Special Forum and Seminar: Impact of Social Networking on Engineering Pedagogy
This half-day event focused on the ineffective study strategies that students are now using to pass engineering courses. Enabled by technology and social networking, these approaches are relatively new and their long-term impacts have not yet been fully realized. However, it is clear that they do not produce the desired level of core knowledge and problem-solving skills. The results of several successful pilot studies to enhance learning in this environment were also discussed.
The current approaches that students take to pass a class are dominated by two growing practices, neither of which contributes to the desired student outcomes. The first practice is the copying of homework solutions from online resources. Collaboration on homework has occurred at some level since graded homework was introduced, but the practice of purely copying homework without even thinking about its substance is now so widespread that many have concluded there is no value in assigning course credit for homework.
More alarming is the second practice, in which students memorize the solution for a specific example problem and then reproduce parts of that solution for any similar problem on an exam. The goal of this is to maximize partial credit rather than to actually solve the problem at hand. This strategy works so well because partial credit has steadily become so generous that many students no longer feel the need to solve problems completely or correctly.
In many cases, the desired grade in a class can now be obtained through a combination of copying online solutions to obtain a nearly perfect homework score and maximizing partial credit on exams by memorizing a few example problems. It is possible for a student to successfully pass a class without correctly solving even a single engineering problem; in fact, we maintain that this is now widespread.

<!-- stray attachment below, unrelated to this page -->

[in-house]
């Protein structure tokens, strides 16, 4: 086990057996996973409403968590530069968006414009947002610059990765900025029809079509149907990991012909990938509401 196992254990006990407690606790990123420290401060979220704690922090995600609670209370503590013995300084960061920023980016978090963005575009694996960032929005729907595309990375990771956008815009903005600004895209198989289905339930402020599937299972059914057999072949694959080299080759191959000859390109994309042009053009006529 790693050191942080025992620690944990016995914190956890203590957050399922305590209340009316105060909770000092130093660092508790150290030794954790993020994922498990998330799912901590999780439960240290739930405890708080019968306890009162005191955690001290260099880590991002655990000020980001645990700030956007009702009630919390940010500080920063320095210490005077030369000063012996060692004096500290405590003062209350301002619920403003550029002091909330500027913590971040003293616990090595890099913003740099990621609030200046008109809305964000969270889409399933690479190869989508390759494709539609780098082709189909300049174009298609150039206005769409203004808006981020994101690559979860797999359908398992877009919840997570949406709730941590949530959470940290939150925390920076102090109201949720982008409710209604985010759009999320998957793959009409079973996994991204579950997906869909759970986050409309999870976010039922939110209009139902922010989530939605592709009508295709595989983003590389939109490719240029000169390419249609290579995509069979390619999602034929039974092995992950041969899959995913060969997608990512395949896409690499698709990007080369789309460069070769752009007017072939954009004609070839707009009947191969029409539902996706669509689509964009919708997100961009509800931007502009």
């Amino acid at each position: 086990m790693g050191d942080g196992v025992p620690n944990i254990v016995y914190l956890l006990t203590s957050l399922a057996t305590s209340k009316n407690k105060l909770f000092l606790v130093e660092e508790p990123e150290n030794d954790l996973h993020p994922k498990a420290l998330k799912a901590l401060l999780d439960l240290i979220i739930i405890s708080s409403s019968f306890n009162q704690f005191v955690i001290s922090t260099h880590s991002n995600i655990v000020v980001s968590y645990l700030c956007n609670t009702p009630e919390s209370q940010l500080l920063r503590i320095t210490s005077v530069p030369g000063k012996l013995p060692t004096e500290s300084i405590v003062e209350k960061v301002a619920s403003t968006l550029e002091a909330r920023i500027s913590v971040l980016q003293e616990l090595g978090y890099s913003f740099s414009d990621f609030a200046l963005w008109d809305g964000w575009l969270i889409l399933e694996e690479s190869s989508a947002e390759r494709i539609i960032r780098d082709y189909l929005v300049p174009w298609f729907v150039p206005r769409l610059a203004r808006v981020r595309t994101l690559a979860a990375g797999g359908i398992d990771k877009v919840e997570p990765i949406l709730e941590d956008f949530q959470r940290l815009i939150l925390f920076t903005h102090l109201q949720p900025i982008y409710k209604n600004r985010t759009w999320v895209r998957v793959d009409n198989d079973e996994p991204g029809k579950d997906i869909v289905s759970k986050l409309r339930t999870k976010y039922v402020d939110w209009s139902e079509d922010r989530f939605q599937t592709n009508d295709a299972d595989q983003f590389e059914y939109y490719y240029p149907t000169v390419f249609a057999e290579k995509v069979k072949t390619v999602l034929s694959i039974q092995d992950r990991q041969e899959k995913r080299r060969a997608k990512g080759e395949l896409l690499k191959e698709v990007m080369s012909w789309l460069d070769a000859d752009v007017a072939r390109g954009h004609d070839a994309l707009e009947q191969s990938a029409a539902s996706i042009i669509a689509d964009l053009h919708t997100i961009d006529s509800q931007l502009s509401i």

The net effect of these two practices is that the level of learning is well below what is expected and much lower than our assessment methods indicate. Cognitive scientists have determined that learning requires struggle, and the current study strategies used by students minimize this healthy struggle and the deep learning associated with it.
The primary goal of this forum was to shed more light on these issues through short presentations and open discussions, of which more will be needed in the future to achieve the desired culture of learning in our institutions of higher learning.
Ken Kiger, University of Maryland, Associate Dean for Undergraduate Program
Ron Averill, Michigan State University, Mechanical Engineering Department Associate Chair for Undergraduate Program
Vincent Nguyen, University of Maryland, Department of Mechanical Engineering
Jeffrey Hermann, University of Maryland, Department of Mechanical Engineering
Ronald C. Averill, Sara Roccabianca and Geoffrey Recktenwald, “A Multi-Instructor Study of Assessment Techniques in Engineering Mechanics Courses,” ASEE Annual Conference & Exposition, Tampa, Florida, June 16-19, 2019
Published June 4, 2019